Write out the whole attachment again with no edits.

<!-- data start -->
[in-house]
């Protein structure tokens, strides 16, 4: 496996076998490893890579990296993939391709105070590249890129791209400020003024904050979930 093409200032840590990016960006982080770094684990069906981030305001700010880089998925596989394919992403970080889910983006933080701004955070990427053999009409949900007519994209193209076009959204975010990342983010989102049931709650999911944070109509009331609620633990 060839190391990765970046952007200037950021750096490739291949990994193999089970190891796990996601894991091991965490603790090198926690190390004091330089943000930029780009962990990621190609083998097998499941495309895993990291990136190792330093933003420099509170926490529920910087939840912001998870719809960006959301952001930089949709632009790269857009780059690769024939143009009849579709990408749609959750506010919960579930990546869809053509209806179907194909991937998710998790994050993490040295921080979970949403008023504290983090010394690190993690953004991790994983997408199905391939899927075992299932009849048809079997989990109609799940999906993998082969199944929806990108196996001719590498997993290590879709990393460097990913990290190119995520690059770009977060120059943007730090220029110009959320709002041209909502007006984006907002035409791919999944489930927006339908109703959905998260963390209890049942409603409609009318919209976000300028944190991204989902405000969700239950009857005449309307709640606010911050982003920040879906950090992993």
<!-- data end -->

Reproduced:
[in-house]
């Protein structure tokens, strides 16, 4: 496996076998490893890579990296993939391709105070590249890129791209400020003024904050979930 093409200032840590990016960006982080770094684990069906981030305001700010880089998925596989394919992403970080889910983006933080701004955070990427053999009409949900007519994209193209076009959204975010990342983010989102049931709650999911944070109509009331609620633990 060839190391990765970046952007200037950021750096490739291949990994193999089970190891796990996601894991091991965490603790090198926690190390004091330089943000930029780009962990990621190609083998097998499941495309895993990291990136190792330093933003420099509170926490529920910087939840912001998870719809960006959301952001930089949709632009790269857009780059690769024939143009009849579709990408749609959750506010919960579930990546869809053509209806179907194909991937998710998790994050993490040295921080979970949403008023504290983090010394690190993690953004991790994983997408199905391939899927075992299932009849048809079997989990109609799940999906993998082969199944929806990108196996001719590498997993290590879709990393460097990913990290190119995520690059770009977060120059943007730090220029110009959320709002041209909502007006984006907002035409791919999944489930927006339908109703959905998260963390209890049942409603409609009318919209976000300028944190991204989902405000969700239950009857005449309307709640606010911050982003920040879906950090992993």